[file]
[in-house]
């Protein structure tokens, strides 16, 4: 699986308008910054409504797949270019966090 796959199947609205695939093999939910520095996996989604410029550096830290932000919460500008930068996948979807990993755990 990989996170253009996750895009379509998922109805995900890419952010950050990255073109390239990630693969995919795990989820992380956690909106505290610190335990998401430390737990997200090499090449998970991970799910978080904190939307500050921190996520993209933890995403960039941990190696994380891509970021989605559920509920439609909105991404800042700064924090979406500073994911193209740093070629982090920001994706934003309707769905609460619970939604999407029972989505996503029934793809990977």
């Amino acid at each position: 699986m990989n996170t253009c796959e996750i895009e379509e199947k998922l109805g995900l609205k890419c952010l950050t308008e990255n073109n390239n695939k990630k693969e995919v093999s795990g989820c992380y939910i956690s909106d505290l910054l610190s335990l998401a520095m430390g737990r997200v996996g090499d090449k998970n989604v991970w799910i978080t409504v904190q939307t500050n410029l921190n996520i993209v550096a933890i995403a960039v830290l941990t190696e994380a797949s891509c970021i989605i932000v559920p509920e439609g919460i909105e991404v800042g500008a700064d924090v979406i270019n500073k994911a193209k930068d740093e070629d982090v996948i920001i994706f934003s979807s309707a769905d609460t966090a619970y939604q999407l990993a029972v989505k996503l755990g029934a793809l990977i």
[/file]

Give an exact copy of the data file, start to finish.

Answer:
[in-house]
């Protein structure tokens, strides 16, 4: 699986308008910054409504797949270019966090 796959199947609205695939093999939910520095996996989604410029550096830290932000919460500008930068996948979807990993755990 990989996170253009996750895009379509998922109805995900890419952010950050990255073109390239990630693969995919795990989820992380956690909106505290610190335990998401430390737990997200090499090449998970991970799910978080904190939307500050921190996520993209933890995403960039941990190696994380891509970021989605559920509920439609909105991404800042700064924090979406500073994911193209740093070629982090920001994706934003309707769905609460619970939604999407029972989505996503029934793809990977």
């Amino acid at each position: 699986m990989n996170t253009c796959e996750i895009e379509e199947k998922l109805g995900l609205k890419c952010l950050t308008e990255n073109n390239n695939k990630k693969e995919v093999s795990g989820c992380y939910i956690s909106d505290l910054l610190s335990l998401a520095m430390g737990r997200v996996g090499d090449k998970n989604v991970w799910i978080t409504v904190q939307t500050n410029l921190n996520i993209v550096a933890i995403a960039v830290l941990t190696e994380a797949s891509c970021i989605i932000v559920p509920e439609g919460i909105e991404v800042g500008a700064d924090v979406i270019n500073k994911a193209k930068d740093e070629d982090v996948i920001i994706f934003s979807s309707a769905d609460t966090a619970y939604q999407l990993a029972v989505k996503l755990g029934a793809l990977i």